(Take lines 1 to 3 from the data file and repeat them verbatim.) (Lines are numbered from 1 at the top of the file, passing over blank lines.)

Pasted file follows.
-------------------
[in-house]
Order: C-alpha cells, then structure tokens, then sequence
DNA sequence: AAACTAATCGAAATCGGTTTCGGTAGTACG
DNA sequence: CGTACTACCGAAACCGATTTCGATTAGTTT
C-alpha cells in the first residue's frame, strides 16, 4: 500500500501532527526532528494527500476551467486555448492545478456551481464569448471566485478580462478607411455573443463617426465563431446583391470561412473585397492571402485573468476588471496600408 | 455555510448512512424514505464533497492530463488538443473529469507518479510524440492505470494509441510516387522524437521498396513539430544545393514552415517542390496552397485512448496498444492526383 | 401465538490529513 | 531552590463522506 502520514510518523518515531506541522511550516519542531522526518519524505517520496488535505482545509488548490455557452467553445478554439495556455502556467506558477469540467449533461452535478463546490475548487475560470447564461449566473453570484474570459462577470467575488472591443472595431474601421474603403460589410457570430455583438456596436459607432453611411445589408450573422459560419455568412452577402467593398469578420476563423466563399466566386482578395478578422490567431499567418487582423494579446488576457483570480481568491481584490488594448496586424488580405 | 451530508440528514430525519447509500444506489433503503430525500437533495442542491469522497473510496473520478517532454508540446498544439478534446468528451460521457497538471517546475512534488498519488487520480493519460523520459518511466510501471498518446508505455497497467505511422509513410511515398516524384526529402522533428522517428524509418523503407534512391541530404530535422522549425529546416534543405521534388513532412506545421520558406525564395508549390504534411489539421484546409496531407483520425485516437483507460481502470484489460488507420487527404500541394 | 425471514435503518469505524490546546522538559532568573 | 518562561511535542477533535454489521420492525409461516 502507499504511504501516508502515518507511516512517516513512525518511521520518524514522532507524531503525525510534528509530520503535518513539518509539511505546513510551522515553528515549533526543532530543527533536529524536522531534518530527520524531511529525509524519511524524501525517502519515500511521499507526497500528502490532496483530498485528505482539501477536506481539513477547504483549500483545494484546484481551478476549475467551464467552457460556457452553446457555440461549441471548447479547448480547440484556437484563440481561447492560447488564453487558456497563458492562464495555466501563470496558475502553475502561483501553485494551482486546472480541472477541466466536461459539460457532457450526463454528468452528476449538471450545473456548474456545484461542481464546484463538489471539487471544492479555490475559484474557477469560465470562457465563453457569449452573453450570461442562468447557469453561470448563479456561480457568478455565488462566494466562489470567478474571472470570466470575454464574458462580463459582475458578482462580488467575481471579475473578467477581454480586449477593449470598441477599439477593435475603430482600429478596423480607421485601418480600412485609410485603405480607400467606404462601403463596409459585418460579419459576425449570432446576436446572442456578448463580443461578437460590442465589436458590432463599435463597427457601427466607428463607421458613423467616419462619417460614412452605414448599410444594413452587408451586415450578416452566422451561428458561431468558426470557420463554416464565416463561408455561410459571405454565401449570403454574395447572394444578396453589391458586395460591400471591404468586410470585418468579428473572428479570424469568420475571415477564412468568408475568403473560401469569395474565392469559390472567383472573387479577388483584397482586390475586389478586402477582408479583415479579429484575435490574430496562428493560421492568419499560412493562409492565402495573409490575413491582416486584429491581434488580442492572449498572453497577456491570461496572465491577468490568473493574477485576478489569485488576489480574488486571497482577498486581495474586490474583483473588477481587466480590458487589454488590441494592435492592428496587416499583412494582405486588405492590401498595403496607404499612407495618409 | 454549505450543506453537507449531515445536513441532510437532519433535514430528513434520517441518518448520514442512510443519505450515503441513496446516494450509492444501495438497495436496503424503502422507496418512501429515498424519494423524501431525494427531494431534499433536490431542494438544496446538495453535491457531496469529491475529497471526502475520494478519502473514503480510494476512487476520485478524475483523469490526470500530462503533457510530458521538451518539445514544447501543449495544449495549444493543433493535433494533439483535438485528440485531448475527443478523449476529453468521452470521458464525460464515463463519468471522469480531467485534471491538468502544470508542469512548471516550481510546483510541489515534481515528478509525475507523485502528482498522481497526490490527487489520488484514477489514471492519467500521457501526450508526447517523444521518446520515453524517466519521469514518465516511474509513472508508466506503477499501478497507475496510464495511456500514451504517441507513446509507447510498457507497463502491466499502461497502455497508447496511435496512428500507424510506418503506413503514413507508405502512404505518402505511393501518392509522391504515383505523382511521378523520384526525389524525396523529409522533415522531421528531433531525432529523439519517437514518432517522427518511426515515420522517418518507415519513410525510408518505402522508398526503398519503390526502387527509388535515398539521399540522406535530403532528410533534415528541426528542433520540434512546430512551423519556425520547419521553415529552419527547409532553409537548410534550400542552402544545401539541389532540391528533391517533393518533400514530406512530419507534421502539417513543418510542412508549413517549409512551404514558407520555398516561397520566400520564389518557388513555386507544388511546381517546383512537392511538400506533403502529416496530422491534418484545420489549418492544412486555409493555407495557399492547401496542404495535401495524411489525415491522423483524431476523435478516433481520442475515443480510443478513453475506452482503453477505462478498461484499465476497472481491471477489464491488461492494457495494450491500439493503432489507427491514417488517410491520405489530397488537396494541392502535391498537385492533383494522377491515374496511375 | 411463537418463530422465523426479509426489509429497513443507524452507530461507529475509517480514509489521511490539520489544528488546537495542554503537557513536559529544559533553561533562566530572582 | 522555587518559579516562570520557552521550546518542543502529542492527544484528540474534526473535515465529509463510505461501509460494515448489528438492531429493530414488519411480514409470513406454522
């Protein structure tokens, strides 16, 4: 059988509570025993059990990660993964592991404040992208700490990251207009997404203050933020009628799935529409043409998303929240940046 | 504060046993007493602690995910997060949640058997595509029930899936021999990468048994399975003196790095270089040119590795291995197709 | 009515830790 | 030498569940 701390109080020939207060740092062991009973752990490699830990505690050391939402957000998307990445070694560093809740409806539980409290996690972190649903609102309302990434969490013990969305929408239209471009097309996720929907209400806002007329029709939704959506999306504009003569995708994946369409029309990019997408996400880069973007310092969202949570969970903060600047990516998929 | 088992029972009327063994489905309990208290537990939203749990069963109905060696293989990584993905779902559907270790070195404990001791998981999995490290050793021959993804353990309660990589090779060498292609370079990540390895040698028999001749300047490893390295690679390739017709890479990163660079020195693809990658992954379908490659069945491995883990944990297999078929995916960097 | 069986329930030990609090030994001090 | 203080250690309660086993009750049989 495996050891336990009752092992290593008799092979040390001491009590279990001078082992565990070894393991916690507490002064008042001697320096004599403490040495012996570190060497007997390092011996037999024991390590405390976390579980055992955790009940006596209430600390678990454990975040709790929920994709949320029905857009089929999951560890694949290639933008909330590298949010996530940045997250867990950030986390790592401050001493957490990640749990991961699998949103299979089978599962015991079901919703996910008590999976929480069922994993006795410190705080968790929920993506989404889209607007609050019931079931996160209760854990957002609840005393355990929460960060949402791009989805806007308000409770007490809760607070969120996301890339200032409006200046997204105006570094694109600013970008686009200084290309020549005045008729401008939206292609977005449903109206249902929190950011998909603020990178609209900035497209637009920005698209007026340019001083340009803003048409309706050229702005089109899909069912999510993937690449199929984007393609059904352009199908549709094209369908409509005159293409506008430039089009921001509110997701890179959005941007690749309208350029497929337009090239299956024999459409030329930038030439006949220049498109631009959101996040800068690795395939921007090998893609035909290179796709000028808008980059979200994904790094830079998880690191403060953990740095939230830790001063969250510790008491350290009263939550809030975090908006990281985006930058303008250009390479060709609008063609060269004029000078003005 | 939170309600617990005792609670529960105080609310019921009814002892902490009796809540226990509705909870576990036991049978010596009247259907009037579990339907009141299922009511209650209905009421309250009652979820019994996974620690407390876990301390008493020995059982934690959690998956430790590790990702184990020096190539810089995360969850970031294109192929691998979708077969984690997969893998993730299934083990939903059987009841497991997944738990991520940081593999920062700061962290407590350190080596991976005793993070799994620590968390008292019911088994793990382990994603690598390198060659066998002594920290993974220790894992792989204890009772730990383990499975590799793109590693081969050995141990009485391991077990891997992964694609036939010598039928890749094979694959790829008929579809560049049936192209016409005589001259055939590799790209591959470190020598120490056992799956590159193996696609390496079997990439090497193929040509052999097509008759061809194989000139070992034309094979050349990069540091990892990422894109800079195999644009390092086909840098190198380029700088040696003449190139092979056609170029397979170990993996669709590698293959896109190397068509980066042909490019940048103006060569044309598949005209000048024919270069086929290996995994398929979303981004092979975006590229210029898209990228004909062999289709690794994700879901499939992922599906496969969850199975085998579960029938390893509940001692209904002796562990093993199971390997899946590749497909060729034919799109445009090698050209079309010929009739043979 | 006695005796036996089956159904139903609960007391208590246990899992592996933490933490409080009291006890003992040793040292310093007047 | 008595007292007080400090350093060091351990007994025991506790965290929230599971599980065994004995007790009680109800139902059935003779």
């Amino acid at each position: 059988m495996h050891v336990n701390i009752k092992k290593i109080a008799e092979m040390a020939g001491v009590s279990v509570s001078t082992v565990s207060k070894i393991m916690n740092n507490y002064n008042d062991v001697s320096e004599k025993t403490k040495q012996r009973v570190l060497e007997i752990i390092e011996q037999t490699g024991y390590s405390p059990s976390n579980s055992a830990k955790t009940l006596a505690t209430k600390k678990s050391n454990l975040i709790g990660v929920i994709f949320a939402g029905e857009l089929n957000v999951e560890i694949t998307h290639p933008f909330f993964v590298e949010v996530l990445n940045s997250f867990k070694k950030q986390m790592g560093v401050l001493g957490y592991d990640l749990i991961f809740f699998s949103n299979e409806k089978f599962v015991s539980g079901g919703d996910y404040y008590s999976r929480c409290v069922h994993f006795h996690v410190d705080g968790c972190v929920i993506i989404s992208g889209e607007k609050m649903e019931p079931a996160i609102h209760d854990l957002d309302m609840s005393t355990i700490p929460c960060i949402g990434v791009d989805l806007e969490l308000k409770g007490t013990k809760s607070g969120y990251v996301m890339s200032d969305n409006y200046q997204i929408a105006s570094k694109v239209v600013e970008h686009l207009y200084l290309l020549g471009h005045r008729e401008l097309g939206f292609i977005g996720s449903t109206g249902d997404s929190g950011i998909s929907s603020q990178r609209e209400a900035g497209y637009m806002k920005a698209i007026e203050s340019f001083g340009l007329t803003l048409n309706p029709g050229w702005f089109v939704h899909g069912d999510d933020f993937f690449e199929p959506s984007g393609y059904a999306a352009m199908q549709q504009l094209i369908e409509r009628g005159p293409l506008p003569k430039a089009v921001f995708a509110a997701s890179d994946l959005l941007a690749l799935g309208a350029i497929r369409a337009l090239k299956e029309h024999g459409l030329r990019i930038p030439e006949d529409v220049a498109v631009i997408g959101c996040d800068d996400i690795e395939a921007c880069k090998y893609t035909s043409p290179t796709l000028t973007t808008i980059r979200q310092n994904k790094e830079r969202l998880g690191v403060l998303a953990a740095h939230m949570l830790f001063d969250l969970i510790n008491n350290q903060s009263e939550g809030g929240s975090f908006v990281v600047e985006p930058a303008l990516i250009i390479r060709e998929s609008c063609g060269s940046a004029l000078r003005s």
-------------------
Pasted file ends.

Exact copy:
[in-house]
Order: C-alpha cells, then structure tokens, then sequence
DNA sequence: AAACTAATCGAAATCGGTTTCGGTAGTACG